Behavioral indices of moderate nigrostriatal 6–hydroxydopamine lesion: a preclinical Parkinson's model.

Asymmetries in turning and scanning were investigated in rats with different degrees of neostriatal dopamine depletion after unilateral injections of 6-hydroxydopamine into the substantia nigra. Animals with severe lesions, i. e., residual dopamine levels of <20%, spontaneously turned ipsiversive...

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Main Authors: Fornaguera Trías, Jaime, Schwarting, Rainer K. W., Boix, F., Huston, Joseph P.
Format: artículo científico
Language: Inglés
Published: 2017
Subjects:
Online Access: http://onlinelibrary.wiley.com/doi/10.1002/syn.890130209/full
https://hdl.handle.net/10669/73500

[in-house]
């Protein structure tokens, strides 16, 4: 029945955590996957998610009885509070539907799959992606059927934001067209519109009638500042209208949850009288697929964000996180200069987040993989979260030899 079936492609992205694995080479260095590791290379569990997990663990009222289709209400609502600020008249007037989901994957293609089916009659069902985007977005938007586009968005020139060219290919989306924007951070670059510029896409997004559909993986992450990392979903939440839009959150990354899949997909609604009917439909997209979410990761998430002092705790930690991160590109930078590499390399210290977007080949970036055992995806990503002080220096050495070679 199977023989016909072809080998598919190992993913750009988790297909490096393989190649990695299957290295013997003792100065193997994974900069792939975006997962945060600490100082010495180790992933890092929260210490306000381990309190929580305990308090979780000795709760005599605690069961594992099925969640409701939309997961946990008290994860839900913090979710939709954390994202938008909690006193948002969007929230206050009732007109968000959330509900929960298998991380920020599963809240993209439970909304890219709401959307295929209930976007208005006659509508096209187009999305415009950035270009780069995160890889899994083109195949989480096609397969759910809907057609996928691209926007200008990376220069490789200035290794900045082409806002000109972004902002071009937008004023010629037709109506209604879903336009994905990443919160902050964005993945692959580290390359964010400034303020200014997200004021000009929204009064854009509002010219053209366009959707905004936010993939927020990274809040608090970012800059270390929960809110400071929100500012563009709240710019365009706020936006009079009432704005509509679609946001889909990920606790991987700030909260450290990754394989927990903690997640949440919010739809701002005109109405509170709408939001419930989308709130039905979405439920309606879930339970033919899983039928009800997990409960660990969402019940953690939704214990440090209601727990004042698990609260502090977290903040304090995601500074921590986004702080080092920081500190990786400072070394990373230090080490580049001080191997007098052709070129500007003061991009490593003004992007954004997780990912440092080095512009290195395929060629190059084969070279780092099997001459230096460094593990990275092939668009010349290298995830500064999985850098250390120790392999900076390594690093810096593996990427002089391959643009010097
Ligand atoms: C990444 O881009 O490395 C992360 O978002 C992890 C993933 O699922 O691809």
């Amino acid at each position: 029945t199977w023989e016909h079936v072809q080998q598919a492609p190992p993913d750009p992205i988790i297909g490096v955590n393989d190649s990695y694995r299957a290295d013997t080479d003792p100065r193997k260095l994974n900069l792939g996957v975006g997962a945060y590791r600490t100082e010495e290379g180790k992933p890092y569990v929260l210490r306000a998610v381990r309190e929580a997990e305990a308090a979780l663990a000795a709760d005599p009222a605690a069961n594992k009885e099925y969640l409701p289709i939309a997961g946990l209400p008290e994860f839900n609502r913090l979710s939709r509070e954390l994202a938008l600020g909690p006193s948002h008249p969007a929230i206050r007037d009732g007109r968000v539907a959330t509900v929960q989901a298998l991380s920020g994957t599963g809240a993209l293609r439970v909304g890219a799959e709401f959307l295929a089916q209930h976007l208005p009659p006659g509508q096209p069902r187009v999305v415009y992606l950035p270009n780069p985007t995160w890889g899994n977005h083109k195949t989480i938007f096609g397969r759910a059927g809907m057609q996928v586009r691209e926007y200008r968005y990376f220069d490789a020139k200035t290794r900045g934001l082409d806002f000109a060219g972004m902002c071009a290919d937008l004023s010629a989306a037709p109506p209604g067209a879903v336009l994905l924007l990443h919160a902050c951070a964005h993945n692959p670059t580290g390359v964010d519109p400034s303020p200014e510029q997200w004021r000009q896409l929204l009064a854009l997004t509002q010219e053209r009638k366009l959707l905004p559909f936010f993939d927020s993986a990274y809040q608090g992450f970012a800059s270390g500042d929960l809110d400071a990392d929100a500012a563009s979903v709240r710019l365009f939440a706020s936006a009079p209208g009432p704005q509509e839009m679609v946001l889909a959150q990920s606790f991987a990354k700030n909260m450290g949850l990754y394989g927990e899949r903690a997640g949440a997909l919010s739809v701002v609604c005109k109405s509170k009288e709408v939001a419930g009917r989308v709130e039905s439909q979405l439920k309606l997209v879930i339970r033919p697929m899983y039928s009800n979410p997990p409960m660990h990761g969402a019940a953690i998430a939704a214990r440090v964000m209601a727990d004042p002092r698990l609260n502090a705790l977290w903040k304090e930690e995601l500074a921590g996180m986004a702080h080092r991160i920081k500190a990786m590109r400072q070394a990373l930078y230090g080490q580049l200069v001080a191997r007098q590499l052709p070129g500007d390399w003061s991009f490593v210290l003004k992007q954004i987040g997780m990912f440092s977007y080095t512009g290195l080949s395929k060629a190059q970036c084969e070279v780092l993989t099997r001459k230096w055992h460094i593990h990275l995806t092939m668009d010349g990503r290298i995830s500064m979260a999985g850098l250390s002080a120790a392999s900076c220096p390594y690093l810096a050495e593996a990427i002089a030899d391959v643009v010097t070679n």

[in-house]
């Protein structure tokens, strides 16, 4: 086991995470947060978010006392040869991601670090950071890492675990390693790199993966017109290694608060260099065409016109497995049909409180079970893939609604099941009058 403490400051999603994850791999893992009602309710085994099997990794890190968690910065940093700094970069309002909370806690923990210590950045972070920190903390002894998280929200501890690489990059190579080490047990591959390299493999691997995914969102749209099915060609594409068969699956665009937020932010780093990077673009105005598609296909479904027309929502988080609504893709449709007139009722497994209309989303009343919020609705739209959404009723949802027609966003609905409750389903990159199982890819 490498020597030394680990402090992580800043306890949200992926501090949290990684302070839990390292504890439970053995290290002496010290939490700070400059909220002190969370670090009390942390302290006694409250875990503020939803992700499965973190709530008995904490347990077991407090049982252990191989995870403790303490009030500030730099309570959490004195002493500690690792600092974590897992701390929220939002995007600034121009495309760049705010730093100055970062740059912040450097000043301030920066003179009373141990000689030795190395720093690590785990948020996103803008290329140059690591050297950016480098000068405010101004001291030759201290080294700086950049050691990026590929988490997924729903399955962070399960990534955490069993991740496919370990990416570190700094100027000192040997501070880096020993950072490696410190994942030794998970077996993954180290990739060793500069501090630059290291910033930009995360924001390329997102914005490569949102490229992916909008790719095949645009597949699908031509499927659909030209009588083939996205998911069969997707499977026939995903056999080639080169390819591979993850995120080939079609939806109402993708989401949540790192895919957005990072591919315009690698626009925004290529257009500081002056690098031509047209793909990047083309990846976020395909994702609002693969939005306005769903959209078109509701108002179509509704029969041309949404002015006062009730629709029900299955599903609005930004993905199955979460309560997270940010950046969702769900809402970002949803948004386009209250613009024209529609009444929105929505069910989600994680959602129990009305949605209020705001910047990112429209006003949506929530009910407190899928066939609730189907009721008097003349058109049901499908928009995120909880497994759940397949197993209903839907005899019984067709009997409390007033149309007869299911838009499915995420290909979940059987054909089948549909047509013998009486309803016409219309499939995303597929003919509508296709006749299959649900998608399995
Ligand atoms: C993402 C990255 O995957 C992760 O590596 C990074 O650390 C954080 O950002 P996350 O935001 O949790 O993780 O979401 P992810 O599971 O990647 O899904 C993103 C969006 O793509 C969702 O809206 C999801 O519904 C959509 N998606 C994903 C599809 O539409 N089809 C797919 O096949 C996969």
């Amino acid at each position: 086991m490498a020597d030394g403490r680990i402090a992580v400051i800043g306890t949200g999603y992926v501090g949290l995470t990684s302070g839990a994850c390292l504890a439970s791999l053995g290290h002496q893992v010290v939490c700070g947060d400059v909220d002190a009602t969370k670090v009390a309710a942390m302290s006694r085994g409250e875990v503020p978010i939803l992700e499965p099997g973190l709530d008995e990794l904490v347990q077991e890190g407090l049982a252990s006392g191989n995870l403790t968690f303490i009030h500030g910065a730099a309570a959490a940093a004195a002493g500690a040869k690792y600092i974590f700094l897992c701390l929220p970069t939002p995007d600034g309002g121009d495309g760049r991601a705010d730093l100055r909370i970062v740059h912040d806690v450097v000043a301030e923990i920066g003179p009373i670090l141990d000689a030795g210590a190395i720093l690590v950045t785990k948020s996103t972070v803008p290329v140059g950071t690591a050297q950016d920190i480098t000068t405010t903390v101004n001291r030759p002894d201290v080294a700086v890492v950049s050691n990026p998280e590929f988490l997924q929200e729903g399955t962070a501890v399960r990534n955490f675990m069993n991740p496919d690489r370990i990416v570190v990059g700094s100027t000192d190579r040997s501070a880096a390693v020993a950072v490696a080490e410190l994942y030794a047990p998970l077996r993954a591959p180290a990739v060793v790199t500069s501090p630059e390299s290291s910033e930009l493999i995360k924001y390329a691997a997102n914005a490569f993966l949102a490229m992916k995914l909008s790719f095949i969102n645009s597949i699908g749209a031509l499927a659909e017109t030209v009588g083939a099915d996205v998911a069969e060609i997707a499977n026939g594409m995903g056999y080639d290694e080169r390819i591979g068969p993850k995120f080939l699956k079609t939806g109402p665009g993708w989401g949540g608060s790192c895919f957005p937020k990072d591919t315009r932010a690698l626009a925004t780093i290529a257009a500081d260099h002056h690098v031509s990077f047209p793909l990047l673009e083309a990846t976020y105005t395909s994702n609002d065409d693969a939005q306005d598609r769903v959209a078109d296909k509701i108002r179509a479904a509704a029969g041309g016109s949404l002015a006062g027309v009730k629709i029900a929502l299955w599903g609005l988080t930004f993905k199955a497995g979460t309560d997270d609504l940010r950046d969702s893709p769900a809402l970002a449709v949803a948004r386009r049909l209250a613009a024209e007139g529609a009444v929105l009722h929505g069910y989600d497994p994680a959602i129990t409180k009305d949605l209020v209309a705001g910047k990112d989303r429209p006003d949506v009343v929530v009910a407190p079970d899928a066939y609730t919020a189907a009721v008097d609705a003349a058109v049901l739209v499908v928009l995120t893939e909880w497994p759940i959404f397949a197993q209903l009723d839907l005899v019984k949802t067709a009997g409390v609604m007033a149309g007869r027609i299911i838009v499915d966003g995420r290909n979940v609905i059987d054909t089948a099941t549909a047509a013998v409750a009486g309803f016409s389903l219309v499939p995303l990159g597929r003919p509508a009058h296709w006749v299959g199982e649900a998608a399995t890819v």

Summary: Asymmetries in turning and scanning were investigated in rats with different degrees of neostriatal dopamine depletion after unilateral injections of 6-hydroxydopamine into the substantia nigra. Animals with severe lesions, i. e., residual dopamine levels of <20%, spontaneously turned ipsiversive and showed more scanning behavior with the side ipsilateral to the lesion. These asymmetries were reversed by the dopamine receptor agonist apomorphine. Animals with less severe dopamine depletion, i. e., residual dopamine levels of 20–65%, did not show an asymmetry in spontaneous turning, but an ipsilateral asymmetry in scanning was still observed, indicating a greater sensitivity of this measure for moderate striatal dopamine depletions. Furthermore, in animals with residual dopamine levels of 45–65%, the dopamine receptor agonist apomorphine did not lead to a behavioral reversal as with severe lesions, but induced ipsilateral scanning and ipsiversive turning. These ipsiversive asymmetries are discussed in relation to asymmetries in self-regulatory mechanisms of the nigro-striatal dopamine system, such as dopamine autoreceptors controlling the release of this transmitter. Dopamine receptor-stimulated behavioral asymmetry in animals with moderate depletions of dopamine is suggested as a preclinical model to study mechanisms affected in the early state of Parkinson's disease.